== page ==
The void left behind by the Olympic catcher at the start of Arizona softball’s 2020 season was insurmountable. Dejah Mulipola has been touring the country alongside some of the greatest softball players in the world playing for Team USA. But on Tuesday, she got a chance to stop in Tucson to see her former team and relive the atmosphere of Hillenbrand Stadium.
Team USA faced off against Arizona on Tuesday as part of the “Stand Beside Her” tour before heading off to Tokyo, Japan, to represent the United States in the 2020 Summer Olympics.
Although it might have felt like a warm-up game for most of the Team USA players, Tuesday’s exhibition match meant more to Mulipola than just a normal game. For the former Arizona Wildcat, it was a reunion that was filled with emotion and reminiscence.
“It was amazing,” Mulipola said. “Just to see them on the other side of the field, knowing that they wanted to give me a hug and I wanted to give them a hug. It was just awesome. It felt like I was back at college.”
Mulipola has only been away from Arizona softball for a few months now, but the impact she’s made on her former teammates is something that has been built up over her entire softball career.
“I’ve known [Mulipola] since I was in seventh grade,” said Arizona pitcher Mariah Lopez. “She was my catcher growing up all the way through travel ball. We were very close. It was a big reason why I was interested in going here, too, was having her here … I knew she was going to be picked for the USA team. She’s one of the best in the country, if not the best. Seeing her out there was a really special moment for her and especially for the fans and everything, but just because I’ve known her for so long, it was really nice. I’m really proud of her and she deserves it.”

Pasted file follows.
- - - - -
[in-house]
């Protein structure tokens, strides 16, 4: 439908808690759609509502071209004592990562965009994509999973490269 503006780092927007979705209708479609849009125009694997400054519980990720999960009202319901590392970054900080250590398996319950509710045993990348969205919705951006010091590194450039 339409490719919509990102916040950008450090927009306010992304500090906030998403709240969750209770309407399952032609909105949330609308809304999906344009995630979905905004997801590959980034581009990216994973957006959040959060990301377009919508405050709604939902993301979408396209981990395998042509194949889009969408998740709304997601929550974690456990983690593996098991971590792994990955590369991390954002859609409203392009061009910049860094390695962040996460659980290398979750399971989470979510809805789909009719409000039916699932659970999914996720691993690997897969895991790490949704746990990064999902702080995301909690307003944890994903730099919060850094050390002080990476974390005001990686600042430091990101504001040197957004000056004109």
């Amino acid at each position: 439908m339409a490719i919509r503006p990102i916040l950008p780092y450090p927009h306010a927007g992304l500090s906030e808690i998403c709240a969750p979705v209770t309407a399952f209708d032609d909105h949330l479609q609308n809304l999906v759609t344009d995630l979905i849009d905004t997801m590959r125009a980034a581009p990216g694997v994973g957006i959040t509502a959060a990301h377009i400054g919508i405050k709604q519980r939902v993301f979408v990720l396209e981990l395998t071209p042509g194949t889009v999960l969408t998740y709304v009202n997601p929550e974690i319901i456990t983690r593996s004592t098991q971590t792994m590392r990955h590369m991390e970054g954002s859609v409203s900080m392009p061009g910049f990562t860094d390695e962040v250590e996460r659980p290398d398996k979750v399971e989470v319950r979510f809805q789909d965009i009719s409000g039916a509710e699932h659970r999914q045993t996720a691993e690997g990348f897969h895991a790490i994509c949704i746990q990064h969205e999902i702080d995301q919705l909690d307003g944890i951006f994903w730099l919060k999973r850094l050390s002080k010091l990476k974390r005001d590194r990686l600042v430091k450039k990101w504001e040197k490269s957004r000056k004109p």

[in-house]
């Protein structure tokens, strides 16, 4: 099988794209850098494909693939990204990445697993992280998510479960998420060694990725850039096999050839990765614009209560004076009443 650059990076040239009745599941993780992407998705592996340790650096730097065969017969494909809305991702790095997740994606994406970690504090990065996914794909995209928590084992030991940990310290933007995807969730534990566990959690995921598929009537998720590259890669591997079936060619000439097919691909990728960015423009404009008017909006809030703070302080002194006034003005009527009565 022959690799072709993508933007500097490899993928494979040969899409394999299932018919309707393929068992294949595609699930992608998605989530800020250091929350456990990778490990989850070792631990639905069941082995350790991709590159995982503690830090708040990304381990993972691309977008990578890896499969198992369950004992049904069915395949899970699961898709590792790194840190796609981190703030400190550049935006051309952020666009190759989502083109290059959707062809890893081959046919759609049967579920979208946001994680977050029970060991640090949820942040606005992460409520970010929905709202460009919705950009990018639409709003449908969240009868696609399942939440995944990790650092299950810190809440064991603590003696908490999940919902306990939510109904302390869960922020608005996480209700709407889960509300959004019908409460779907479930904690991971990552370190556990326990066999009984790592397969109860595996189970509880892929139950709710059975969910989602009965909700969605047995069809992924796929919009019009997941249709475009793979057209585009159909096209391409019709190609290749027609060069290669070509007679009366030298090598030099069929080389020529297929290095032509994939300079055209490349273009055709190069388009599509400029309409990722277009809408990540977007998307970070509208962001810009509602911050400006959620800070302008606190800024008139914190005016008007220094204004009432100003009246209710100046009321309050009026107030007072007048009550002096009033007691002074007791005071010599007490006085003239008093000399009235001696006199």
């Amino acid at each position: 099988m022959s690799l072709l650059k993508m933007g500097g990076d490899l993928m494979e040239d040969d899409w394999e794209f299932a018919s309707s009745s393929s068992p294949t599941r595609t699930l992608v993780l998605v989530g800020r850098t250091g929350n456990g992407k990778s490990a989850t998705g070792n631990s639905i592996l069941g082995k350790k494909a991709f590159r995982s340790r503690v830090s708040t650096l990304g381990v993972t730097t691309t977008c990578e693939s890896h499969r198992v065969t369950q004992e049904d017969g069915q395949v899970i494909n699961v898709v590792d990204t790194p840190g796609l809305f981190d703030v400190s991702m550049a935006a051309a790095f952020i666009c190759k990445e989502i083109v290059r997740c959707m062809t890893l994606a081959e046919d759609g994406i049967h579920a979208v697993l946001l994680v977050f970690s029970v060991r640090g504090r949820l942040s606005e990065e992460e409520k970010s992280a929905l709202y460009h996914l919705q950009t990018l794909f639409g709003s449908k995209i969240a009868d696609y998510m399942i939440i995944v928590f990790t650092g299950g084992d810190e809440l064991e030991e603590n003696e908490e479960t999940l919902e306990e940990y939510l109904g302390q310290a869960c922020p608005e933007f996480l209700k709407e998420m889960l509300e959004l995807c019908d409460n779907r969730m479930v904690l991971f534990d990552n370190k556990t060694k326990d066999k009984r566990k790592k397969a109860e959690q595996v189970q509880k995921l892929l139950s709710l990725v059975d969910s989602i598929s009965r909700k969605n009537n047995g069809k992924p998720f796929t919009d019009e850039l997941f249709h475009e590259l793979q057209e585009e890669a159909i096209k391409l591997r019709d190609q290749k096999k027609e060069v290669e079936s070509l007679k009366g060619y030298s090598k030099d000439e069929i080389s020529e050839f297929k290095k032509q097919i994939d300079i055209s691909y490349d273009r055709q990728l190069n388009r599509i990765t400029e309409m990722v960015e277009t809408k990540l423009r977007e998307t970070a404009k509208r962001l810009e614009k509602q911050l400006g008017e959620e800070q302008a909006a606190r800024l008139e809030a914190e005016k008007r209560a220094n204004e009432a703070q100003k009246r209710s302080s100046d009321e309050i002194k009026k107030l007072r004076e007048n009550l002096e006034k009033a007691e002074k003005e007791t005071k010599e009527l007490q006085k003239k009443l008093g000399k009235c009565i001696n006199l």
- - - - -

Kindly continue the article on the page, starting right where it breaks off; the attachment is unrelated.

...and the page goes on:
It can be easy to forget your prior teammates when you’re rubbing elbows with Olympic gold medalists like Cat Osterman and Monica Abbott, but Mulipola has still stayed in contact with her Arizona teammates and is constantly giving advice to the youthful University of Arizona catchers.
“She gives me pointers for everything,” said Arizona's freshman catcher Sharlize Palacios. “She always told me to listen to my pitchers and always stay relaxed and enjoy the game. I think that’s the best advice someone can give a freshman.”
“[Mulipola] gave me advice every day that she was here,” sophomore Izzy Pacho said. “Whether it was the way I was talking to the team or taking charge or anything like that, she always gave advice.”
Mulipola is not only helping her Arizona teammates, but she’s also leaving her mark on Team USA as well. Despite being one of the youngest players on the Olympic roster, Mulipola has already begun to prove her importance and show why she was worthy of playing for Team USA.
“First of all, I don’t know if anybody realizes how funny she is,” said Ken Eriksen, the Team USA head coach. “For somebody that young, she’s really mature. She’s got a great sense of humor. She’s energy every day to the ballpark. She calls a great game for a young kid that’s never really called a game herself before.”
Getting the approval from your coaches is only half the battle; being a catcher also requires you to have a strong relationship with your pitching staff as well, but Mulipola has earned that too.
“She almost doesn’t know how good she is yet,” said Monica Abbott, a Team USA pitcher. “That’s really fun because she’s able to grow so much around all of us, and I love the way she’s able to communicate to her teammates, communicate with her pitchers and just be rock-solid behind the plate. She’s definitely an asset to this team and I look forward to seeing her continue to contribute.”
Mulipola has collected a ton of advice from playing with Team USA so far, but she still always circles back to a phrase that her first collegiate head coach Mike Candrea once said to her.
“Just play wiffle ball. That was a big thing a couple years back and it’s just simplifying the game and going out there and trusting yourself and the work that you put in and just having fun.”
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